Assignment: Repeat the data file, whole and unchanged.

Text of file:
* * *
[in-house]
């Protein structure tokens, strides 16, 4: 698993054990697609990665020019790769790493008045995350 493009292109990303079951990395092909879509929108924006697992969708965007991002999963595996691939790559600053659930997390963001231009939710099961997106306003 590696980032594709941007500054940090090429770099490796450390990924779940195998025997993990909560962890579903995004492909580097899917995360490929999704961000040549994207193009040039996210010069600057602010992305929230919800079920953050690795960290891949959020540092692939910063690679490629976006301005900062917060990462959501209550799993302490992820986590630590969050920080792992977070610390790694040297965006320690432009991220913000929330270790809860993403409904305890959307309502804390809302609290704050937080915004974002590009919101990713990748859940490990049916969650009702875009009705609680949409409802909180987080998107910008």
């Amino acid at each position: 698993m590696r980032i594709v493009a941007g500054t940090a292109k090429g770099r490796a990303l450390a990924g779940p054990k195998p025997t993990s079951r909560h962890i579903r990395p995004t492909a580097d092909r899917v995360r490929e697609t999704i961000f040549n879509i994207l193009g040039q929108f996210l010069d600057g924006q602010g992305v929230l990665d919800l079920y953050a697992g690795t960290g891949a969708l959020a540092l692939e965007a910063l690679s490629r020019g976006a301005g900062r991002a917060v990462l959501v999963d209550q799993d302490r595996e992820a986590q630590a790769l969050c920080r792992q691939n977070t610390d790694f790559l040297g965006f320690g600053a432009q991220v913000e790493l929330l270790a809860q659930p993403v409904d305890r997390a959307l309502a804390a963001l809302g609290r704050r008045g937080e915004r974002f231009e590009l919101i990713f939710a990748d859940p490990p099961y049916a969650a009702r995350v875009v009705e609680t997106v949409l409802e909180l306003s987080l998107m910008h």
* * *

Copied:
[in-house]
């Protein structure tokens, strides 16, 4: 698993054990697609990665020019790769790493008045995350 493009292109990303079951990395092909879509929108924006697992969708965007991002999963595996691939790559600053659930997390963001231009939710099961997106306003 590696980032594709941007500054940090090429770099490796450390990924779940195998025997993990909560962890579903995004492909580097899917995360490929999704961000040549994207193009040039996210010069600057602010992305929230919800079920953050690795960290891949959020540092692939910063690679490629976006301005900062917060990462959501209550799993302490992820986590630590969050920080792992977070610390790694040297965006320690432009991220913000929330270790809860993403409904305890959307309502804390809302609290704050937080915004974002590009919101990713990748859940490990049916969650009702875009009705609680949409409802909180987080998107910008």
């Amino acid at each position: 698993m590696r980032i594709v493009a941007g500054t940090a292109k090429g770099r490796a990303l450390a990924g779940p054990k195998p025997t993990s079951r909560h962890i579903r990395p995004t492909a580097d092909r899917v995360r490929e697609t999704i961000f040549n879509i994207l193009g040039q929108f996210l010069d600057g924006q602010g992305v929230l990665d919800l079920y953050a697992g690795t960290g891949a969708l959020a540092l692939e965007a910063l690679s490629r020019g976006a301005g900062r991002a917060v990462l959501v999963d209550q799993d302490r595996e992820a986590q630590a790769l969050c920080r792992q691939n977070t610390d790694f790559l040297g965006f320690g600053a432009q991220v913000e790493l929330l270790a809860q659930p993403v409904d305890r997390a959307l309502a804390a963001l809302g609290r704050r008045g937080e915004r974002f231009e590009l919101i990713f939710a990748d859940p490990p099961y049916a969650a009702r995350v875009v009705e609680t997106v949409l409802e909180l306003s987080l998107m910008h």